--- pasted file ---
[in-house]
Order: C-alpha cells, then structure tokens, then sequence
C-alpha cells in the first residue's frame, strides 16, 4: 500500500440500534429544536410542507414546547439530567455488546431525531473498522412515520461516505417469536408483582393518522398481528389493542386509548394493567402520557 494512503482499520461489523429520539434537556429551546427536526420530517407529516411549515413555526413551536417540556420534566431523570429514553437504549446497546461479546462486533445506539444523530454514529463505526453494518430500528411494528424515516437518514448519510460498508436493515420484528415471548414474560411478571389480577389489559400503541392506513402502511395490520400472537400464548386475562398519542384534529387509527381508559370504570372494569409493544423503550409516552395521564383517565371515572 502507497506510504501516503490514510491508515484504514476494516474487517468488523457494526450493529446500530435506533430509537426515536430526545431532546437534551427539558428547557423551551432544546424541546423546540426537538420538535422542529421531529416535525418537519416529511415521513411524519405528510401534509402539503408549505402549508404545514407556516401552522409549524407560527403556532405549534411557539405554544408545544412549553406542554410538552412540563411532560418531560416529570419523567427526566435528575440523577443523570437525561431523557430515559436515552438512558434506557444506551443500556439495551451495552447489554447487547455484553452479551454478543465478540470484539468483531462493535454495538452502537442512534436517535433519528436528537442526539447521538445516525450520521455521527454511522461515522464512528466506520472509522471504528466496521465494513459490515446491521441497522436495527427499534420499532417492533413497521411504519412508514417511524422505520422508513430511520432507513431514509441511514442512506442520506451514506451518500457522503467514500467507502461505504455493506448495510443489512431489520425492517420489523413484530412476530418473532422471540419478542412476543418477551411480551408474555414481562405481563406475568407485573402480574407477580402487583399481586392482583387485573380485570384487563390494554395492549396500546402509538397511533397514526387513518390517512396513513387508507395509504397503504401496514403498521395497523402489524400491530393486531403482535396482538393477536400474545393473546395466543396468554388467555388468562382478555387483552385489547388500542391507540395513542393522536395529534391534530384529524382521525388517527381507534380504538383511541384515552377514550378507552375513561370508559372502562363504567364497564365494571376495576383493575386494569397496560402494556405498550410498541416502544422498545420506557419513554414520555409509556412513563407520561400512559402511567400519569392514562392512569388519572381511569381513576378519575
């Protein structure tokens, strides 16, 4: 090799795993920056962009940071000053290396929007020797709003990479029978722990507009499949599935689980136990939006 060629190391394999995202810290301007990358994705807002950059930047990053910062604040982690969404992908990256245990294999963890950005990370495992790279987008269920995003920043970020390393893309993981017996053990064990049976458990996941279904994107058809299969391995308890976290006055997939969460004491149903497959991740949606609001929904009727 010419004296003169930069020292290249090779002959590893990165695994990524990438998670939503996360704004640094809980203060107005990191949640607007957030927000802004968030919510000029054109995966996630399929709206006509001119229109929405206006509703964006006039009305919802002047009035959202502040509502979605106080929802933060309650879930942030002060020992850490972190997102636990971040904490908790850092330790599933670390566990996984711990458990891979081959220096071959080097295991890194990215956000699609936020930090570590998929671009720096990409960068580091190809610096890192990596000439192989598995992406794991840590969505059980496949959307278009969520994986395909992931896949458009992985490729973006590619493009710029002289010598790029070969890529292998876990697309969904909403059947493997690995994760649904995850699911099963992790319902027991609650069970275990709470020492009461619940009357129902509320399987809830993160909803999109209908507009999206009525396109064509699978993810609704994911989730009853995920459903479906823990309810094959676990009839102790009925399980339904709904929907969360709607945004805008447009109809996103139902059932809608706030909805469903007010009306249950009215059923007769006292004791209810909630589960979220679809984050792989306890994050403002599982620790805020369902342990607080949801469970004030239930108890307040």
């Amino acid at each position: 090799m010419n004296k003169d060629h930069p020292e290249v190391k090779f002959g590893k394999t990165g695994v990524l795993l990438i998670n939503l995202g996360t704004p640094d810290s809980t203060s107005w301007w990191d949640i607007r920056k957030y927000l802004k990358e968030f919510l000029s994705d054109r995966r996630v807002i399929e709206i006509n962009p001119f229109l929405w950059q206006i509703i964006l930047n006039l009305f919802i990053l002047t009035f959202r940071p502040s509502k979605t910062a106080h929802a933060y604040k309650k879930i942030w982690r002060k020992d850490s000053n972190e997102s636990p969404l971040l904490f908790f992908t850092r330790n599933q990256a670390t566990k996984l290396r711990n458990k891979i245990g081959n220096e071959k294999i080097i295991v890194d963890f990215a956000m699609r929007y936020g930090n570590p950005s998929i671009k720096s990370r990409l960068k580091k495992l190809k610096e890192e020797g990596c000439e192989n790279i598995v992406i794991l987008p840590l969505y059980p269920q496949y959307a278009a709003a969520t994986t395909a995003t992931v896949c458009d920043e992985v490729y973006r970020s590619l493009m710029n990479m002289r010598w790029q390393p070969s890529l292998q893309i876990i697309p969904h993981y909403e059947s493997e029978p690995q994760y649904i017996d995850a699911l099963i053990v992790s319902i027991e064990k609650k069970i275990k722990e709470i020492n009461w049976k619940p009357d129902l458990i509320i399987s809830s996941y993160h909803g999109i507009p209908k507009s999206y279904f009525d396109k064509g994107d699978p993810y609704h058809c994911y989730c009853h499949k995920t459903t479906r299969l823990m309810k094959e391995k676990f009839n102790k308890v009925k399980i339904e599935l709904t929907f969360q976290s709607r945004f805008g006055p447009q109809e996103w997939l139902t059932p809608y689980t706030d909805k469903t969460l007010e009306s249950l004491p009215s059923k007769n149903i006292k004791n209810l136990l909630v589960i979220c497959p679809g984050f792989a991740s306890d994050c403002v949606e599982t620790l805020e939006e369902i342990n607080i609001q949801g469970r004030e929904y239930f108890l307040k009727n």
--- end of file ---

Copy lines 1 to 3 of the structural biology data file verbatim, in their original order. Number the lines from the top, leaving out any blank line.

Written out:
[in-house]
Order: C-alpha cells, then structure tokens, then sequence
C-alpha cells in the first residue's frame, strides 16, 4: 500500500440500534429544536410542507414546547439530567455488546431525531473498522412515520461516505417469536408483582393518522398481528389493542386509548394493567402520557 494512503482499520461489523429520539434537556429551546427536526420530517407529516411549515413555526413551536417540556420534566431523570429514553437504549446497546461479546462486533445506539444523530454514529463505526453494518430500528411494528424515516437518514448519510460498508436493515420484528415471548414474560411478571389480577389489559400503541392506513402502511395490520400472537400464548386475562398519542384534529387509527381508559370504570372494569409493544423503550409516552395521564383517565371515572 502507497506510504501516503490514510491508515484504514476494516474487517468488523457494526450493529446500530435506533430509537426515536430526545431532546437534551427539558428547557423551551432544546424541546423546540426537538420538535422542529421531529416535525418537519416529511415521513411524519405528510401534509402539503408549505402549508404545514407556516401552522409549524407560527403556532405549534411557539405554544408545544412549553406542554410538552412540563411532560418531560416529570419523567427526566435528575440523577443523570437525561431523557430515559436515552438512558434506557444506551443500556439495551451495552447489554447487547455484553452479551454478543465478540470484539468483531462493535454495538452502537442512534436517535433519528436528537442526539447521538445516525450520521455521527454511522461515522464512528466506520472509522471504528466496521465494513459490515446491521441497522436495527427499534420499532417492533413497521411504519412508514417511524422505520422508513430511520432507513431514509441511514442512506442520506451514506451518500457522503467514500467507502461505504455493506448495510443489512431489520425492517420489523413484530412476530418473532422471540419478542412476543418477551411480551408474555414481562405481563406475568407485573402480574407477580402487583399481586392482583387485573380485570384487563390494554395492549396500546402509538397511533397514526387513518390517512396513513387508507395509504397503504401496514403498521395497523402489524400491530393486531403482535396482538393477536400474545393473546395466543396468554388467555388468562382478555387483552385489547388500542391507540395513542393522536395529534391534530384529524382521525388517527381507534380504538383511541384515552377514550378507552375513561370508559372502562363504567364497564365494571376495576383493575386494569397496560402494556405498550410498541416502544422498545420506557419513554414520555409509556412513563407520561400512559402511567400519569392514562392512569388519572381511569381513576378519575